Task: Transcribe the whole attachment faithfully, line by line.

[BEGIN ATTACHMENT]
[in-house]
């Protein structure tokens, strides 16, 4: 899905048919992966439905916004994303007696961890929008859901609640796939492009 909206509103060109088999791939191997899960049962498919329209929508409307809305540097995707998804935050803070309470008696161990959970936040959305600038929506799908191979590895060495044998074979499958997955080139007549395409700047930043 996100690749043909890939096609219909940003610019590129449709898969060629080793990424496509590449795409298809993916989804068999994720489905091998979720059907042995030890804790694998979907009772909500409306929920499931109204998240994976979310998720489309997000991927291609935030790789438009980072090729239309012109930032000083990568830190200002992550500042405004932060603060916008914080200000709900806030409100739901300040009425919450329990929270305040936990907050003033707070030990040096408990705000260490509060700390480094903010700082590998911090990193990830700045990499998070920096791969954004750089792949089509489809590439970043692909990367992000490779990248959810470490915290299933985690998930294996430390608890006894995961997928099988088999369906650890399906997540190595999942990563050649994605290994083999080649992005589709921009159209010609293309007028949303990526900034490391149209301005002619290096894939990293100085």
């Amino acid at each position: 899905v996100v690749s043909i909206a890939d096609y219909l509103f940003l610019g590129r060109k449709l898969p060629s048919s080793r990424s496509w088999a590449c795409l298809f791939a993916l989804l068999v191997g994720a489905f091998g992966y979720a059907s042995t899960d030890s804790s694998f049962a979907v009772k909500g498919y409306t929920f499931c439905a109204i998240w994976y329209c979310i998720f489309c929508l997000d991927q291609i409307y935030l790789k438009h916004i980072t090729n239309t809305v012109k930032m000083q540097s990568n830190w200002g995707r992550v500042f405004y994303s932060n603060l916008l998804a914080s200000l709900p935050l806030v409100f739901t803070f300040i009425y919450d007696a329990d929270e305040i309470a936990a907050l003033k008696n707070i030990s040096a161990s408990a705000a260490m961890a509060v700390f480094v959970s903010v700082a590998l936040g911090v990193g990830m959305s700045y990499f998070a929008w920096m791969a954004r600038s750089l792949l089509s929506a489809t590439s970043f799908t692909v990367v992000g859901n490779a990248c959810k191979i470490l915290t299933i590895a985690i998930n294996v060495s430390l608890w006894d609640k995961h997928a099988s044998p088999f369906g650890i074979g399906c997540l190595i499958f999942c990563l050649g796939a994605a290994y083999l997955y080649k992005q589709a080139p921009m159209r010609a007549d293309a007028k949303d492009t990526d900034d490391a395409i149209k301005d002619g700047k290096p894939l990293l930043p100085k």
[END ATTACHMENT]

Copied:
[in-house]
């Protein structure tokens, strides 16, 4: 899905048919992966439905916004994303007696961890929008859901609640796939492009 909206509103060109088999791939191997899960049962498919329209929508409307809305540097995707998804935050803070309470008696161990959970936040959305600038929506799908191979590895060495044998074979499958997955080139007549395409700047930043 996100690749043909890939096609219909940003610019590129449709898969060629080793990424496509590449795409298809993916989804068999994720489905091998979720059907042995030890804790694998979907009772909500409306929920499931109204998240994976979310998720489309997000991927291609935030790789438009980072090729239309012109930032000083990568830190200002992550500042405004932060603060916008914080200000709900806030409100739901300040009425919450329990929270305040936990907050003033707070030990040096408990705000260490509060700390480094903010700082590998911090990193990830700045990499998070920096791969954004750089792949089509489809590439970043692909990367992000490779990248959810470490915290299933985690998930294996430390608890006894995961997928099988088999369906650890399906997540190595999942990563050649994605290994083999080649992005589709921009159209010609293309007028949303990526900034490391149209301005002619290096894939990293100085």
């Amino acid at each position: 899905v996100v690749s043909i909206a890939d096609y219909l509103f940003l610019g590129r060109k449709l898969p060629s048919s080793r990424s496509w088999a590449c795409l298809f791939a993916l989804l068999v191997g994720a489905f091998g992966y979720a059907s042995t899960d030890s804790s694998f049962a979907v009772k909500g498919y409306t929920f499931c439905a109204i998240w994976y329209c979310i998720f489309c929508l997000d991927q291609i409307y935030l790789k438009h916004i980072t090729n239309t809305v012109k930032m000083q540097s990568n830190w200002g995707r992550v500042f405004y994303s932060n603060l916008l998804a914080s200000l709900p935050l806030v409100f739901t803070f300040i009425y919450d007696a329990d929270e305040i309470a936990a907050l003033k008696n707070i030990s040096a161990s408990a705000a260490m961890a509060v700390f480094v959970s903010v700082a590998l936040g911090v990193g990830m959305s700045y990499f998070a929008w920096m791969a954004r600038s750089l792949l089509s929506a489809t590439s970043f799908t692909v990367v992000g859901n490779a990248c959810k191979i470490l915290t299933i590895a985690i998930n294996v060495s430390l608890w006894d609640k995961h997928a099988s044998p088999f369906g650890i074979g399906c997540l190595i499958f999942c990563l050649g796939a994605a290994y083999l997955y080649k992005q589709a080139p921009m159209r010609a007549d293309a007028k949303d492009t990526d900034d490391a395409i149209k301005d002619g700047k290096p894939l990293l930043p100085k």